What will a change in price do to the amount you need to sell?

## The matrix below showcase the impact of price increase or decrease

### Example of Increasing Prices

• Let’s assume your current gross profit is 25
• If you were to increase prices by say 3%
• Sales on that item / service could fall by 11% before gross profit reduces
• So you could potentially lose 1 sale in 10 based on the customer not accepting the price increase and still do as well

### Example of Decreasing Prices

• Let’s assume your current gross profit is 25%.
• If you were to decrease prices by say 3%
• Sales on that item / service need to increase by 14% to maintain gross profit
• Are you confident that a 3% price decrease will encourage this volume increase in sales

The calculation for Gross profit margin is to subtract cost of goods sold (COGS) from total revenue and then divide that number by total revenue. The top number in the equation, known as gross profit or gross margin, is the total revenue minus the direct costs of producing that good or service

Direct costs (COGS) do not include operating expenses, interest payments and taxes, among other things.

### Example of Gross Profit Margin.

• Acme Manufacturing Ltd makes right handed widgets.
• If Acme  reported £2 million in total revenue for the year
• If Acme had a total cost of goods sold (cost of materials and direct labor) of £750,000,
• Then we can use the formula to find Acme Manufacturing gross profit margin.
• Acme Manufacturing gross profit percentage = (£2,000,000 – £800,000) / £2,000,000 = 60%
• The gross profit margin percentage tells us that Acme Manufacturing has 60% of its revenues left over after it pays the direct costs associated with making its right handed widgets (its cost of goods sold)
• This gross profit, which equates to £1.2 million in the above example (£2 million in revenues minus £800K in COGS), represents money left over that Company ABC can use for operating expenses, interest, taxes, dividend payouts, etc.

## The difference between margin and markup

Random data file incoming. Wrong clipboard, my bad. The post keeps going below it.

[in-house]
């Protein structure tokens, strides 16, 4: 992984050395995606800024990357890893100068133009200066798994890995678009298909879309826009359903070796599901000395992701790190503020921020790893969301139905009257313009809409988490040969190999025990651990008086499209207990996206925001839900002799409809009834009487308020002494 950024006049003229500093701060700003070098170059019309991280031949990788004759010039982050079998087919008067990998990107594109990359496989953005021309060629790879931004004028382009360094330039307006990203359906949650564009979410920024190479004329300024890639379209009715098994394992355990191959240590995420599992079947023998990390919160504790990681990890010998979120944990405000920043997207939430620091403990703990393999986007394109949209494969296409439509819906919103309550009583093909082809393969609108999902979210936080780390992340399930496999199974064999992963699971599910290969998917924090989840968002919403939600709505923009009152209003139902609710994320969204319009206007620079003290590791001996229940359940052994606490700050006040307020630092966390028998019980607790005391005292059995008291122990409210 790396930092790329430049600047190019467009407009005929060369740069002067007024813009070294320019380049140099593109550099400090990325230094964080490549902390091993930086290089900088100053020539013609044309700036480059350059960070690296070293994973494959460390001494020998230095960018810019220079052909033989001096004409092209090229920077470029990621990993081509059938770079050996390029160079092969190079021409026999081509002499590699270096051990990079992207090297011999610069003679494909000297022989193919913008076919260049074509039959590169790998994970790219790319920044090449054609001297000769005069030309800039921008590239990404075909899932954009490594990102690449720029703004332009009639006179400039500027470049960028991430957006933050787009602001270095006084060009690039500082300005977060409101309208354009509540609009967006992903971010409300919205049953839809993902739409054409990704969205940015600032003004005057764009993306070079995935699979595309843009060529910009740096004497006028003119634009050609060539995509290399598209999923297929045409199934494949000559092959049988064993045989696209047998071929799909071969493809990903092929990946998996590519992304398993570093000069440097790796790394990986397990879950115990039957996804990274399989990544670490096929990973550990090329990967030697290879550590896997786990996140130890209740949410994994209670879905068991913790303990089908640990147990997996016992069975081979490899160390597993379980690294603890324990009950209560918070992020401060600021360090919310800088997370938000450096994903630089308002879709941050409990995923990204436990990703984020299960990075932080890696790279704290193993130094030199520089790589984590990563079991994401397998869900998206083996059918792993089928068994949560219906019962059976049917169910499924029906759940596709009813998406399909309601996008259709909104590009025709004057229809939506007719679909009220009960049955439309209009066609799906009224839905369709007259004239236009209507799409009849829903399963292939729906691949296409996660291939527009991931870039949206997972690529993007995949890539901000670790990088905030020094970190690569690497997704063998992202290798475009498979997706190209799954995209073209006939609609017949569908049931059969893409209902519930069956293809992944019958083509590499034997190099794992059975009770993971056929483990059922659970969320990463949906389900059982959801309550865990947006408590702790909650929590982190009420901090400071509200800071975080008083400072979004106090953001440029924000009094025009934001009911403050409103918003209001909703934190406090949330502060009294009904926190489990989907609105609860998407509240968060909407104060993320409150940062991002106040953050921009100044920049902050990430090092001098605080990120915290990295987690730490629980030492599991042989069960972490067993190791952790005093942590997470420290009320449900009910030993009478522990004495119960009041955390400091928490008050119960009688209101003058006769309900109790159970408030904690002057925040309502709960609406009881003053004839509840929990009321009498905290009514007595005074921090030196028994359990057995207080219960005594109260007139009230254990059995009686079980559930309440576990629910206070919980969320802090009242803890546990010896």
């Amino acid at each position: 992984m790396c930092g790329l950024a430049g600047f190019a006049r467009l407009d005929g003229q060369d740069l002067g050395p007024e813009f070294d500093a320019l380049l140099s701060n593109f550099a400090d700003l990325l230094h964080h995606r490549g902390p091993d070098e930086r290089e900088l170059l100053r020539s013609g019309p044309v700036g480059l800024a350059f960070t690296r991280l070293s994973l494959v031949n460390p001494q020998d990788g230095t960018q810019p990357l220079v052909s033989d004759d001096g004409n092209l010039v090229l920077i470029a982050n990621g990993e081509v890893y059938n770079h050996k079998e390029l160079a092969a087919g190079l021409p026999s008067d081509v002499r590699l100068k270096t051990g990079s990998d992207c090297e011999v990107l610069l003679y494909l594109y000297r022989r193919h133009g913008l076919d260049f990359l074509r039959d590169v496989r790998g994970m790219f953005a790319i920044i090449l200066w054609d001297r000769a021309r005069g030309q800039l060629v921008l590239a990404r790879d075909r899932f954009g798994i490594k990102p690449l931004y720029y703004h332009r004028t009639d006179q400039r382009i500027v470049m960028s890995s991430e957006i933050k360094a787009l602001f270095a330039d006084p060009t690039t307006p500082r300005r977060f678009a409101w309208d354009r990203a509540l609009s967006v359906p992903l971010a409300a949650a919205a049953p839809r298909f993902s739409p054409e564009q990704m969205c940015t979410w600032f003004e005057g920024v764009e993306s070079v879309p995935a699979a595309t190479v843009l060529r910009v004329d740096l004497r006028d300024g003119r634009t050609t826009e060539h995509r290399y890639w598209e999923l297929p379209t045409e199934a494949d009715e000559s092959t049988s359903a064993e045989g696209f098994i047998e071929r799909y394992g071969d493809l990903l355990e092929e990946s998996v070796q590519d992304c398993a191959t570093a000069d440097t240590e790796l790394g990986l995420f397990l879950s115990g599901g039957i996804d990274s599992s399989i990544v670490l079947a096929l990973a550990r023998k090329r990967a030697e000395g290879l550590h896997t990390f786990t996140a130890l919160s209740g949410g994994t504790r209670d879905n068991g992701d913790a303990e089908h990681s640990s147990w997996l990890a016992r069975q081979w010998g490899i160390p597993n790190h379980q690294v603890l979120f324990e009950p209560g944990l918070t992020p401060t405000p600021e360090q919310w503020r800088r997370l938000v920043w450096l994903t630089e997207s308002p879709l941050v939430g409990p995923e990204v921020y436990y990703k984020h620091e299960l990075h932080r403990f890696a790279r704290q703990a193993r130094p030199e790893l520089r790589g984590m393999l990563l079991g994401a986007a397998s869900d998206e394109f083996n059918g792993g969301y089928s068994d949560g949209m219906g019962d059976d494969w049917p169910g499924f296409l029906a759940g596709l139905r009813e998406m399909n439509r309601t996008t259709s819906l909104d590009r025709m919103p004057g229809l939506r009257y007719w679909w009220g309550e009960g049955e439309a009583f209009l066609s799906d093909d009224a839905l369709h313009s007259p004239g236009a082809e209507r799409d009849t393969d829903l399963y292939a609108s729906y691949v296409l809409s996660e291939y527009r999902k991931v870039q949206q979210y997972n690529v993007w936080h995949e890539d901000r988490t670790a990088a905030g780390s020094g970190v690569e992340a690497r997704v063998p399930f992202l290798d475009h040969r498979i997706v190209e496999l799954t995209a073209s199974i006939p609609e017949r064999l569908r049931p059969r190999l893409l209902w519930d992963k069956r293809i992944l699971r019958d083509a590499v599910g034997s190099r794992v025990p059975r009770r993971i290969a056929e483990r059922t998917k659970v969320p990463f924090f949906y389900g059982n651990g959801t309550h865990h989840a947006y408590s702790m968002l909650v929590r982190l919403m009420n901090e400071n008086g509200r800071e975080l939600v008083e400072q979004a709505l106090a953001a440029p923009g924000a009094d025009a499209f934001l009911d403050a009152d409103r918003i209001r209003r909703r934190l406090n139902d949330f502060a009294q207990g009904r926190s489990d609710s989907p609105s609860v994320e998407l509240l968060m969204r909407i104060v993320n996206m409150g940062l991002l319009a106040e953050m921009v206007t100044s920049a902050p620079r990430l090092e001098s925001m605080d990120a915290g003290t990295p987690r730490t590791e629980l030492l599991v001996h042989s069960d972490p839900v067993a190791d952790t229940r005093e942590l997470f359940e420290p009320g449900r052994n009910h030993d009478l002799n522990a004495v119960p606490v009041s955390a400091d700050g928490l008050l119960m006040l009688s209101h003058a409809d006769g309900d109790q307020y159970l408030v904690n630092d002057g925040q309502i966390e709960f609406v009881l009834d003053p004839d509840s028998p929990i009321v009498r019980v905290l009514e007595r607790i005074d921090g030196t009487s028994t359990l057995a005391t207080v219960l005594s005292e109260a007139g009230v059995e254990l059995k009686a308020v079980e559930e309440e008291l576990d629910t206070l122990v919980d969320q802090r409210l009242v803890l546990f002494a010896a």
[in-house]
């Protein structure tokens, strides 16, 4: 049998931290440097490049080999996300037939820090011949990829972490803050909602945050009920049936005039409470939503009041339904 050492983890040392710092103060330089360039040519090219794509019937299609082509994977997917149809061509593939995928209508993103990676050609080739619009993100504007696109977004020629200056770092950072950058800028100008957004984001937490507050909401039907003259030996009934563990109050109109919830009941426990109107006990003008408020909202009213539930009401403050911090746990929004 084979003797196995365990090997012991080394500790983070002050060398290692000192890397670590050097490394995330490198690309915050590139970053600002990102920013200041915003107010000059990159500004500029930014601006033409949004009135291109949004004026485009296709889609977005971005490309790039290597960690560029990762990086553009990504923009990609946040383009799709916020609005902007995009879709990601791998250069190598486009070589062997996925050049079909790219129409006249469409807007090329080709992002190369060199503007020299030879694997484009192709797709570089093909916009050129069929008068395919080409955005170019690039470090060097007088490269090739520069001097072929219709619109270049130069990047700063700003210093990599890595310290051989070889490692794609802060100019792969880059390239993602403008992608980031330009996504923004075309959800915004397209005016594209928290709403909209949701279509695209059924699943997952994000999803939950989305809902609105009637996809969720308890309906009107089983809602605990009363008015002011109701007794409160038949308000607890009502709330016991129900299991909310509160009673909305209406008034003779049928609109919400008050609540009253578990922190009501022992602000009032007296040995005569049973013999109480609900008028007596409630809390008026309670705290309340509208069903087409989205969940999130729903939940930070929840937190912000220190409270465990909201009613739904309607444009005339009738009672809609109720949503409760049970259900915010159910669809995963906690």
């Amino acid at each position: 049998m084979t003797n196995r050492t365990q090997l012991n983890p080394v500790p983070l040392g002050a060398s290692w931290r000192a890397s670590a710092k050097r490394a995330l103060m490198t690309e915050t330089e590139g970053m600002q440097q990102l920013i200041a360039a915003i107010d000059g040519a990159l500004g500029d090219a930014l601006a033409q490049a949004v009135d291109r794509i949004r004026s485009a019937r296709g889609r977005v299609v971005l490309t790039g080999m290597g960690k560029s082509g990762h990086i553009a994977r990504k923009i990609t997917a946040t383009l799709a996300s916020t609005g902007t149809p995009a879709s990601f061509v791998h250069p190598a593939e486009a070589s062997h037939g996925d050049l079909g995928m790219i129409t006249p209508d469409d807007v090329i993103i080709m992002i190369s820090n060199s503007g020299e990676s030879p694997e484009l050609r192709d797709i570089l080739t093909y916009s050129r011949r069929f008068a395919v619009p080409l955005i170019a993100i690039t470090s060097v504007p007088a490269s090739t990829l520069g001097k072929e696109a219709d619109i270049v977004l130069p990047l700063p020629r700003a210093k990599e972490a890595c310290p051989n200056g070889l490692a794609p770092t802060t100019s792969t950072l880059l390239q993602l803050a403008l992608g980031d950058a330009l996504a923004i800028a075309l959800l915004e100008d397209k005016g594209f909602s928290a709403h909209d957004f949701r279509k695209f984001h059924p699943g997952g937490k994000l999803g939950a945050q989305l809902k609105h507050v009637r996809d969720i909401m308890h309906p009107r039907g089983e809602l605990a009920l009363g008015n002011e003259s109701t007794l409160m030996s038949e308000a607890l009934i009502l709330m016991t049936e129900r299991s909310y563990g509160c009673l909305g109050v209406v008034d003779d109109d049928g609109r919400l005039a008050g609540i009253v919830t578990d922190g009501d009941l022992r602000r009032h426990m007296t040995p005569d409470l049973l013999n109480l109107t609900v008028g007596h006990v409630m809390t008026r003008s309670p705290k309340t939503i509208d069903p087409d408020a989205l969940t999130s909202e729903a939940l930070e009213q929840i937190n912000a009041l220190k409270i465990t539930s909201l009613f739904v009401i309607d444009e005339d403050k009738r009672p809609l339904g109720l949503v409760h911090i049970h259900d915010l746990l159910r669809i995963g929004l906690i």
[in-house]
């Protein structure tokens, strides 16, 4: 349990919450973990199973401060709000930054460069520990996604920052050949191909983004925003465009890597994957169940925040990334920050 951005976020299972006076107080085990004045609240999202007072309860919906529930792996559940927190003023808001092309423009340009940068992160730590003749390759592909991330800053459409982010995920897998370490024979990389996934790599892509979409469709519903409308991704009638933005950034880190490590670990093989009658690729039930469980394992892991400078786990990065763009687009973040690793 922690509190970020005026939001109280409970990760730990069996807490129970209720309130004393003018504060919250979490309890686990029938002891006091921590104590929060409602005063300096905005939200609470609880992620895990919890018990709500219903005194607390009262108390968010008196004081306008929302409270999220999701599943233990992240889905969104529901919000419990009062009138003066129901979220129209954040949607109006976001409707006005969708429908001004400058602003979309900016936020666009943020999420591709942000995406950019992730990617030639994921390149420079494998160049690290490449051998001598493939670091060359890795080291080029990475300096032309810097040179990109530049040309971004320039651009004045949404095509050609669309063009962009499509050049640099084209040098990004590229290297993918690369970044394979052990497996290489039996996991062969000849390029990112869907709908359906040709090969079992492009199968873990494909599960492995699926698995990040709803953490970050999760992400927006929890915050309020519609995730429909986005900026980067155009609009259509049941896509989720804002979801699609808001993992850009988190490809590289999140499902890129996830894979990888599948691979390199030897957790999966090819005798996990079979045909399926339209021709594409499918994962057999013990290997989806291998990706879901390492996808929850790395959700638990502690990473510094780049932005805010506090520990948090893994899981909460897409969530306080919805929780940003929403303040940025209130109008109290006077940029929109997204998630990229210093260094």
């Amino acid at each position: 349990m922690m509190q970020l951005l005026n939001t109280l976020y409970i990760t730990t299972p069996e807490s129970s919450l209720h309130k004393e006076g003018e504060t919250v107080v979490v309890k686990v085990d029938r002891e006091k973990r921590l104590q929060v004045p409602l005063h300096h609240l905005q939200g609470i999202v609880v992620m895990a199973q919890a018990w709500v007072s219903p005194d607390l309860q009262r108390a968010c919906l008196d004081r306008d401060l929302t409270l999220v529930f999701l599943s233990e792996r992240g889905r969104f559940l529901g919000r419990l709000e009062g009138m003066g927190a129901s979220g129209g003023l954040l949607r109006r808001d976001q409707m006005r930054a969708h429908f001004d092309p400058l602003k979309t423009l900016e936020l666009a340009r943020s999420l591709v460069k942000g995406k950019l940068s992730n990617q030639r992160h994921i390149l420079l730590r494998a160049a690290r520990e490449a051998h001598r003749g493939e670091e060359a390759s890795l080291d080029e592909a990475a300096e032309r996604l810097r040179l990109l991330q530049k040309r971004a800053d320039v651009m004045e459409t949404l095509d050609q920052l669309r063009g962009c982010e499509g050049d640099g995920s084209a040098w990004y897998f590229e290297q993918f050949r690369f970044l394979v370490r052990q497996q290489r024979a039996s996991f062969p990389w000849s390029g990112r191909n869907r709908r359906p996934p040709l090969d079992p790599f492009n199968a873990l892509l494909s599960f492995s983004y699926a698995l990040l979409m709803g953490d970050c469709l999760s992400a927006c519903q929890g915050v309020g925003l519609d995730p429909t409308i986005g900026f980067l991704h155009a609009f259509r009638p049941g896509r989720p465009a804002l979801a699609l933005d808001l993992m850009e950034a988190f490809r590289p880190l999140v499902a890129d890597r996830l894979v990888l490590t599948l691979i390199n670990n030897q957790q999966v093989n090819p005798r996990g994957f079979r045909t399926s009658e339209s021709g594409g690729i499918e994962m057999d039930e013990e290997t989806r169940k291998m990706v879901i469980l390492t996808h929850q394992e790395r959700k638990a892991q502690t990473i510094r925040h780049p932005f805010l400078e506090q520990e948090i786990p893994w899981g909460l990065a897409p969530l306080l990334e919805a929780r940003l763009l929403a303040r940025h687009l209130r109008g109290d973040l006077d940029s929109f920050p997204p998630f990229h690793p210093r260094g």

• Margin is sales minus the cost of goods sold
• For example, if a product sells for £100 and costs £70 to manufacture, its margin is £30. Or, stated as a percentage, the margin percentage is 30% (calculated as the margin divided by sales)
• Markup is the amount by which the cost of a product is increased in order to derive the selling price.
• To use the numbers from the example above, a markup of \$30 from the \$70 cost yields the \$100 price. Or, stated as a percentage, the markup percentage is 42.9% (calculated as the markup amount divided by the product cost).

### Mistaking either can cause incorrect pricing

A mistake in the use of these terms can lead to price setting that is substantially too high or low, resulting in lost sales or lost profits, respectively. .

It is easy to see where a person could get into trouble deriving prices if there is confusion about the meaning of margins and markups.

• Essentially, if you want to derive a certain margin, you have to markup a product cost by a percentage greater than the amount of the margin, since the basis for the markup calculation is cost, rather than revenue;
• Since the cost figure should be lower than the revenue figure, the markup percentage must be higher than the margin percentage.

The markup calculation is more likely to result in pricing changes over time than a margin-based price, because the cost upon which the markup figure is based may vary over time; or its calculation may vary, resulting in different costs which therefore lead to different prices.

### The differences between the margin and markup percentages at discrete intervals can be seen below

• To arrive at a 10% margin, the markup percentage is 11.1%
• To arrive at a 20% margin, the markup percentage is 25.0%
• To arrive at a 30% margin, the markup percentage is 42.9%
• To arrive at a 40% margin, the markup percentage is 80.0%
• To arrive at a 50% margin, the markup percentage is 100.0%

### To derive other markup percentages, the calculation is: Desired margin ÷ Cost of goods = Markup percentage

• For example in the case of Acme manufacturing ,
• if you know that the cost of a product is £700 and you want to earn a margin of £500 on it, the calculation of the markup percentage is:
• £500 Margin ÷ £700 Cost = 71.4%
• If we multiply the £700 cost by 1.714, we arrive at a price of £1200. The difference between the £1200 price and the £700 cost is the desired margin of £500